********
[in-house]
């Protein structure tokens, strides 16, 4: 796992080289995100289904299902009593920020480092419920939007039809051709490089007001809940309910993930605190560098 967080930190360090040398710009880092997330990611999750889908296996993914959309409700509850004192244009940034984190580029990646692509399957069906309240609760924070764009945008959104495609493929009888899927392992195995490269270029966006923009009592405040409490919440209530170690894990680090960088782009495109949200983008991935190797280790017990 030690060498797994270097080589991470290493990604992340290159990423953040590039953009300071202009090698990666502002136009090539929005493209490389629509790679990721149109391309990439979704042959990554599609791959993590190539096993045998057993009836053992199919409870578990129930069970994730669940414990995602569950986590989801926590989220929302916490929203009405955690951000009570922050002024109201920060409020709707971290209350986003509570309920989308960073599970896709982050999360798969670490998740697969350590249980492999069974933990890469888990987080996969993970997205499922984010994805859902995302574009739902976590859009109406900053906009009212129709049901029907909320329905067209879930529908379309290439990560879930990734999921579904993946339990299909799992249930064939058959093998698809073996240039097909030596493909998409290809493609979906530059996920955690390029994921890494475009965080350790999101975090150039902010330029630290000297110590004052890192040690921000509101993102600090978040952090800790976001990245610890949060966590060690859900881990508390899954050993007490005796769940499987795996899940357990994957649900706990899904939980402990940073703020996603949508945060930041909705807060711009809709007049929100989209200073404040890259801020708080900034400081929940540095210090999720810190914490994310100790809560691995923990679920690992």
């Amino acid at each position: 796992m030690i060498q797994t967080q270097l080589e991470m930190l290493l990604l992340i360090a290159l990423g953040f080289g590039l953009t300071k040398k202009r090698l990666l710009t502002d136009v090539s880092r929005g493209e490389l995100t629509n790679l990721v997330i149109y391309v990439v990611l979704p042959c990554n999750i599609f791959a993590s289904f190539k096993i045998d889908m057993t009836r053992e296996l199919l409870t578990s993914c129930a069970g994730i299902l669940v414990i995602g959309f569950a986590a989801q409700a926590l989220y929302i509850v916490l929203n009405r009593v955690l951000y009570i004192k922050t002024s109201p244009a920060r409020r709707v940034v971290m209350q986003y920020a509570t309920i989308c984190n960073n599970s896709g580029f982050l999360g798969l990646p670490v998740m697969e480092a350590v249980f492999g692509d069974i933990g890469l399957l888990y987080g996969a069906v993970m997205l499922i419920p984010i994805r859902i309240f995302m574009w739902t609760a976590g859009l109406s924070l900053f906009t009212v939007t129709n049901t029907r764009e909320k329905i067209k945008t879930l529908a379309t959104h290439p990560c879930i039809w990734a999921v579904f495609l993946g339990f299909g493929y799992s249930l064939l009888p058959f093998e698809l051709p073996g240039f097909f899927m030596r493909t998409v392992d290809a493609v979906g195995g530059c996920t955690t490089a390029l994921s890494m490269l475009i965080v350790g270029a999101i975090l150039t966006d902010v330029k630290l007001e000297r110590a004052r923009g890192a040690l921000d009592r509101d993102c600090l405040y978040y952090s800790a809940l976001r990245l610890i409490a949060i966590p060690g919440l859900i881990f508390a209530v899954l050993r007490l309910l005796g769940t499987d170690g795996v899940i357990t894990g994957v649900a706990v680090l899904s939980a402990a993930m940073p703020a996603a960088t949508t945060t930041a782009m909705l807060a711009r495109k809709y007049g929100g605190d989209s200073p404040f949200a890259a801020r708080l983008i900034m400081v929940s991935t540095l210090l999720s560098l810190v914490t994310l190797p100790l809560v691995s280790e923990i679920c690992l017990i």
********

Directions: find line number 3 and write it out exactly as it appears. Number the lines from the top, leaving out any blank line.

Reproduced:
């Amino acid at each position: 796992m030690i060498q797994t967080q270097l080589e991470m930190l290493l990604l992340i360090a290159l990423g953040f080289g590039l953009t300071k040398k202009r090698l990666l710009t502002d136009v090539s880092r929005g493209e490389l995100t629509n790679l990721v997330i149109y391309v990439v990611l979704p042959c990554n999750i599609f791959a993590s289904f190539k096993i045998d889908m057993t009836r053992e296996l199919l409870t578990s993914c129930a069970g994730i299902l669940v414990i995602g959309f569950a986590a989801q409700a926590l989220y929302i509850v916490l929203n009405r009593v955690l951000y009570i004192k922050t002024s109201p244009a920060r409020r709707v940034v971290m209350q986003y920020a509570t309920i989308c984190n960073n599970s896709g580029f982050l999360g798969l990646p670490v998740m697969e480092a350590v249980f492999g692509d069974i933990g890469l399957l888990y987080g996969a069906v993970m997205l499922i419920p984010i994805r859902i309240f995302m574009w739902t609760a976590g859009l109406s924070l900053f906009t009212v939007t129709n049901t029907r764009e909320k329905i067209k945008t879930l529908a379309t959104h290439p990560c879930i039809w990734a999921v579904f495609l993946g339990f299909g493929y799992s249930l064939l009888p058959f093998e698809l051709p073996g240039f097909f899927m030596r493909t998409v392992d290809a493609v979906g195995g530059c996920t955690t490089a390029l994921s890494m490269l475009i965080v350790g270029a999101i975090l150039t966006d902010v330029k630290l007001e000297r110590a004052r923009g890192a040690l921000d009592r509101d993102c600090l405040y978040y952090s800790a809940l976001r990245l610890i409490a949060i966590p060690g919440l859900i881990f508390a209530v899954l050993r007490l309910l005796g769940t499987d170690g795996v899940i357990t894990g994957v649900a706990v680090l899904s939980a402990a993930m940073p703020a996603a960088t949508t945060t930041a782009m909705l807060a711009r495109k809709y007049g929100g605190d989209s200073p404040f949200a890259a801020r708080l983008i900034m400081v929940s991935t540095l210090l999720s560098l810190v914490t994310l190797p100790l809560v691995s280790e923990i679920c690992l017990i």